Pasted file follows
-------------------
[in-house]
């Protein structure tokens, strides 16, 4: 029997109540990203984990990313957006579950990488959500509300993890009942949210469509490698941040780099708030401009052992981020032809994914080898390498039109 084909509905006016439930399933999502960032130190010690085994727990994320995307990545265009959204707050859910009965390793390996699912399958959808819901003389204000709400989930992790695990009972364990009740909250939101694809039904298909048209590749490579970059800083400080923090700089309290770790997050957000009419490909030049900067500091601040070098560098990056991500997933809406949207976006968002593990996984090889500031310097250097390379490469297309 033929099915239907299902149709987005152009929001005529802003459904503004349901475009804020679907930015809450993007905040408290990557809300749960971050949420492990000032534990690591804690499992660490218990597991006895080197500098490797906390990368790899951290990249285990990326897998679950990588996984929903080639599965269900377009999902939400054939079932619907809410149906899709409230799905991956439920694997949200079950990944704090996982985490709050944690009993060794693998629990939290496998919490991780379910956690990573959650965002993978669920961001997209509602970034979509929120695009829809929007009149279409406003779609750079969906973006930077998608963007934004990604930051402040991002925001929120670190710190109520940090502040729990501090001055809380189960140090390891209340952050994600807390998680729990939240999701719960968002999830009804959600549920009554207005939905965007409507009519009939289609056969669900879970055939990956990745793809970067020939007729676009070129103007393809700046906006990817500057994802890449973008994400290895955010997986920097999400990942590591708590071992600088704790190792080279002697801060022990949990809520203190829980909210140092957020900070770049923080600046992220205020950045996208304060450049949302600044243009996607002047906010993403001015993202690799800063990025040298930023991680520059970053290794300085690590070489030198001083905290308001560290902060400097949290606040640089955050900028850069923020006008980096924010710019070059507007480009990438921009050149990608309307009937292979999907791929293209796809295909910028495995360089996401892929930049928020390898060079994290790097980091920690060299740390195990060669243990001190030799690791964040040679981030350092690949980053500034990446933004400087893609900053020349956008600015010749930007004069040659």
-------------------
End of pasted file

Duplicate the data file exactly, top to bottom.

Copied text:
[in-house]
């Protein structure tokens, strides 16, 4: 029997109540990203984990990313957006579950990488959500509300993890009942949210469509490698941040780099708030401009052992981020032809994914080898390498039109 084909509905006016439930399933999502960032130190010690085994727990994320995307990545265009959204707050859910009965390793390996699912399958959808819901003389204000709400989930992790695990009972364990009740909250939101694809039904298909048209590749490579970059800083400080923090700089309290770790997050957000009419490909030049900067500091601040070098560098990056991500997933809406949207976006968002593990996984090889500031310097250097390379490469297309 033929099915239907299902149709987005152009929001005529802003459904503004349901475009804020679907930015809450993007905040408290990557809300749960971050949420492990000032534990690591804690499992660490218990597991006895080197500098490797906390990368790899951290990249285990990326897998679950990588996984929903080639599965269900377009999902939400054939079932619907809410149906899709409230799905991956439920694997949200079950990944704090996982985490709050944690009993060794693998629990939290496998919490991780379910956690990573959650965002993978669920961001997209509602970034979509929120695009829809929007009149279409406003779609750079969906973006930077998608963007934004990604930051402040991002925001929120670190710190109520940090502040729990501090001055809380189960140090390891209340952050994600807390998680729990939240999701719960968002999830009804959600549920009554207005939905965007409507009519009939289609056969669900879970055939990956990745793809970067020939007729676009070129103007393809700046906006990817500057994802890449973008994400290895955010997986920097999400990942590591708590071992600088704790190792080279002697801060022990949990809520203190829980909210140092957020900070770049923080600046992220205020950045996208304060450049949302600044243009996607002047906010993403001015993202690799800063990025040298930023991680520059970053290794300085690590070489030198001083905290308001560290902060400097949290606040640089955050900028850069923020006008980096924010710019070059507007480009990438921009050149990608309307009937292979999907791929293209796809295909910028495995360089996401892929930049928020390898060079994290790097980091920690060299740390195990060669243990001190030799690791964040040679981030350092690949980053500034990446933004400087893609900053020349956008600015010749930007004069040659």